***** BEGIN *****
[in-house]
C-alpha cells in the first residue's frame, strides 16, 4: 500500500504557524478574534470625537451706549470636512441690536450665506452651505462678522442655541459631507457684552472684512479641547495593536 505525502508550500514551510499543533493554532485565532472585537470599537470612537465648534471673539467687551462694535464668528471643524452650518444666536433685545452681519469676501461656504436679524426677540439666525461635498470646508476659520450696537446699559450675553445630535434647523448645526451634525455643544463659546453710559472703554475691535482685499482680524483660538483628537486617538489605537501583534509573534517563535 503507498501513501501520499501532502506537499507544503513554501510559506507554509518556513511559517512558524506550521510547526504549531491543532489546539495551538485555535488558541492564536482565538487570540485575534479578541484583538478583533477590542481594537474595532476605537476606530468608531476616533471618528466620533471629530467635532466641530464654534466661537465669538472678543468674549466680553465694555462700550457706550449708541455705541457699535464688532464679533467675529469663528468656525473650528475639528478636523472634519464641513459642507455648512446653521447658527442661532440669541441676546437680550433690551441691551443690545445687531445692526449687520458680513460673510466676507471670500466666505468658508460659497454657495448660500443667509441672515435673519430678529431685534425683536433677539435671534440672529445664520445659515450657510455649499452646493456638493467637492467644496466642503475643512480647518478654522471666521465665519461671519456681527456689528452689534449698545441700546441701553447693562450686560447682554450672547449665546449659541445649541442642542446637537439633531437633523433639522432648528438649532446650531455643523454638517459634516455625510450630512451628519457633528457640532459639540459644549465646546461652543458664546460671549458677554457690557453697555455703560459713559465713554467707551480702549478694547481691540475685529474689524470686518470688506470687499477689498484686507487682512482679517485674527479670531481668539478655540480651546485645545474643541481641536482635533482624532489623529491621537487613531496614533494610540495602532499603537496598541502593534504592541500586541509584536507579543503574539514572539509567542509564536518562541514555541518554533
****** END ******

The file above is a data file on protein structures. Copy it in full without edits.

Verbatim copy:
[in-house]
C-alpha cells in the first residue's frame, strides 16, 4: 500500500504557524478574534470625537451706549470636512441690536450665506452651505462678522442655541459631507457684552472684512479641547495593536 505525502508550500514551510499543533493554532485565532472585537470599537470612537465648534471673539467687551462694535464668528471643524452650518444666536433685545452681519469676501461656504436679524426677540439666525461635498470646508476659520450696537446699559450675553445630535434647523448645526451634525455643544463659546453710559472703554475691535482685499482680524483660538483628537486617538489605537501583534509573534517563535 503507498501513501501520499501532502506537499507544503513554501510559506507554509518556513511559517512558524506550521510547526504549531491543532489546539495551538485555535488558541492564536482565538487570540485575534479578541484583538478583533477590542481594537474595532476605537476606530468608531476616533471618528466620533471629530467635532466641530464654534466661537465669538472678543468674549466680553465694555462700550457706550449708541455705541457699535464688532464679533467675529469663528468656525473650528475639528478636523472634519464641513459642507455648512446653521447658527442661532440669541441676546437680550433690551441691551443690545445687531445692526449687520458680513460673510466676507471670500466666505468658508460659497454657495448660500443667509441672515435673519430678529431685534425683536433677539435671534440672529445664520445659515450657510455649499452646493456638493467637492467644496466642503475643512480647518478654522471666521465665519461671519456681527456689528452689534449698545441700546441701553447693562450686560447682554450672547449665546449659541445649541442642542446637537439633531437633523433639522432648528438649532446650531455643523454638517459634516455625510450630512451628519457633528457640532459639540459644549465646546461652543458664546460671549458677554457690557453697555455703560459713559465713554467707551480702549478694547481691540475685529474689524470686518470688506470687499477689498484686507487682512482679517485674527479670531481668539478655540480651546485645545474643541481641536482635533482624532489623529491621537487613531496614533494610540495602532499603537496598541502593534504592541500586541509584536507579543503574539514572539509567542509564536518562541514555541518554533